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A Dialogue.

WEET Nelly, my heart's delight,
Be loving, and do not flight
The offer I make,

For modefty's fake,

He. Sw

I honour your beauty bright;
For, love, I proteft

I can do no lefs,

Thou haft my favour won;

And fince I fee

Your modefty,
Therefore agree,
And fancy me,

Though I'm but a farmer's fon

She. No, I am a lady gay,
"Tis well known I may
Have men of renown,
In city or town:
Nay, Roger, without delay,
Court Bridget or Sue,
Kate, Nancy, or Prue,

Their loves may foon be won;

But don't you dare
To speak me fair,
As if I were

At my last prayer,
To marry a farmer's fon.

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and more,

He. My father has riches store,
Two hundred a year
Befides fheep and cows,
Carts, harrows and ploughs;

His age is above threescore:
And when he does die,
Then merrily I

Shall have what he has won;
Both land and kine


All fhall be thine,

If thou'lt incline,
And wilt be mine,
And marry the farmer's fon.

She. A fig for your cattle and corn,
Your proffered love I fcorn;
"Tis known very well,
My name it is Nell;

And you're but a bumkin born.
Well, if it be fo,
Then away I will go;
And I hope no harm is done.
Farewel, adieu;
I hope to woo

As good as you,
And win her too,

Tho' I'm but a farmer's fon.

Dear lady, believe me now,
I folemnly fwear and vow,

No lords in their lives,
Take pleasure in wives,
Like fellows that drive the plough:


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She. Be not in fuch hafte, quoth she,
Perhaps we may still agree;
For, man, I protest,
I was but in jeft;

Come pr'ythee fit down by me;
For thou art the man
That verily can

Perform what must be done;

Both ftrait and tall,
Genteel withal,

Therefore I fhall

Be at your call,

And I'll marry the farmer's fon


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s foon as the chaos was made into form,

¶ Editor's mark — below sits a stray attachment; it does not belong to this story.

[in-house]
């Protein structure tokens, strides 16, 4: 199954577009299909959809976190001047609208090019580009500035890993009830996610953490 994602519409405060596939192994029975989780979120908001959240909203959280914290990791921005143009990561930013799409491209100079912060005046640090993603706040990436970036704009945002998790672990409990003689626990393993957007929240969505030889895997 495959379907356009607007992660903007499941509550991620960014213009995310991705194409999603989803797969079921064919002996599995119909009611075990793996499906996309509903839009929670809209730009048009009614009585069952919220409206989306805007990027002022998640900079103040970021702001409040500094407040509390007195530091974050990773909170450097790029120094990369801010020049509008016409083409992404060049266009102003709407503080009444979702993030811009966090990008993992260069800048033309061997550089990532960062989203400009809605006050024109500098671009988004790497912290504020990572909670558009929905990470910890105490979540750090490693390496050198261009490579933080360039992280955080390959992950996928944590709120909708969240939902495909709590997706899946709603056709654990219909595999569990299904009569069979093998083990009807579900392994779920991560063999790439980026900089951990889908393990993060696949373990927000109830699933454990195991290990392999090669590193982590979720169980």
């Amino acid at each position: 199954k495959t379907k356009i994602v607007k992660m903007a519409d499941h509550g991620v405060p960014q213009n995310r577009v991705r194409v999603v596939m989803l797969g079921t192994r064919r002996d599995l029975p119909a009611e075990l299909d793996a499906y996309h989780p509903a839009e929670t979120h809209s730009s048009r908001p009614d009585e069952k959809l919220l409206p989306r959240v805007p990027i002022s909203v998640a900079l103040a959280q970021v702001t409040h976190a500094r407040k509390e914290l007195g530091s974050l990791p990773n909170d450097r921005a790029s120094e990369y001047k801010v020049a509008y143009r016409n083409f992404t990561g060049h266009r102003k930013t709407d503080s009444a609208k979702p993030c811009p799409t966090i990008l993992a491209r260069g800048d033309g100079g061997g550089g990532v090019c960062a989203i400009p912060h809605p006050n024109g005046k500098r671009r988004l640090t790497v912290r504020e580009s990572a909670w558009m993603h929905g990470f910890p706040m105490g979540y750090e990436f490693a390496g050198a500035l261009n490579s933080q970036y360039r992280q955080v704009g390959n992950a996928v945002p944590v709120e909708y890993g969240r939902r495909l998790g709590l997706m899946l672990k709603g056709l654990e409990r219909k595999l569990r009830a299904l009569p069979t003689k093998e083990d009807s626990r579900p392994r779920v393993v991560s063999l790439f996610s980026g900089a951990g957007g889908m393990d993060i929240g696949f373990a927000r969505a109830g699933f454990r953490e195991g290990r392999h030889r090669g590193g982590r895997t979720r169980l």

And the first race of men knew a good from a
They quickly did join in acknowledge divine, (harm;
That the world's chiefeft bleffings were women and
Since when by example improving delights, (wine.
Time governs our days, love and beauty our nights:
Love on then, and drink,

'Tis a folly to think

Of a mystery out of our reaches:

Be moral in thought;

To be merry's no fault,

Tho' an elder the contrary preaches;

For never, my friends, was an age of more vice,
Than when knaves wou'd feem pious, and fools wou'd

(feem wife.

dance, let us fing, Whilft our life's in the fpring,

And give all to the great god of love;

Let us revel and play,

And rejoice whilst we may,

Since old time these delights will remove.


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CUPID turn'd Tinker.

AIR Venus, they say,
On a rainy bleak day,

Thus fent her child Cupid a packing:


Get thee gone from my door,
Like a fon of a whore,

And elsewhere ftand bouncing and cracking.

To tell the plain truth,

Our little blind youth

Beat the hoof a long while up and down, fir,
Till, all dangers past,


By good fortune, at laft

He stumbled into a great town, fir.!

Then straight to himself
Crys this tiny fly elf,

Since begging brings little relief, fir,
A trade I'll commence

That shall bring in the pence;

And straight he fet up for a thief, fir.

At play-house and kirk,

Where he flily did lurk,

He ftole hearts both from young and old people,

Till at last, fays my long,

He had like to have swung

On a gallows as high as a steeple.


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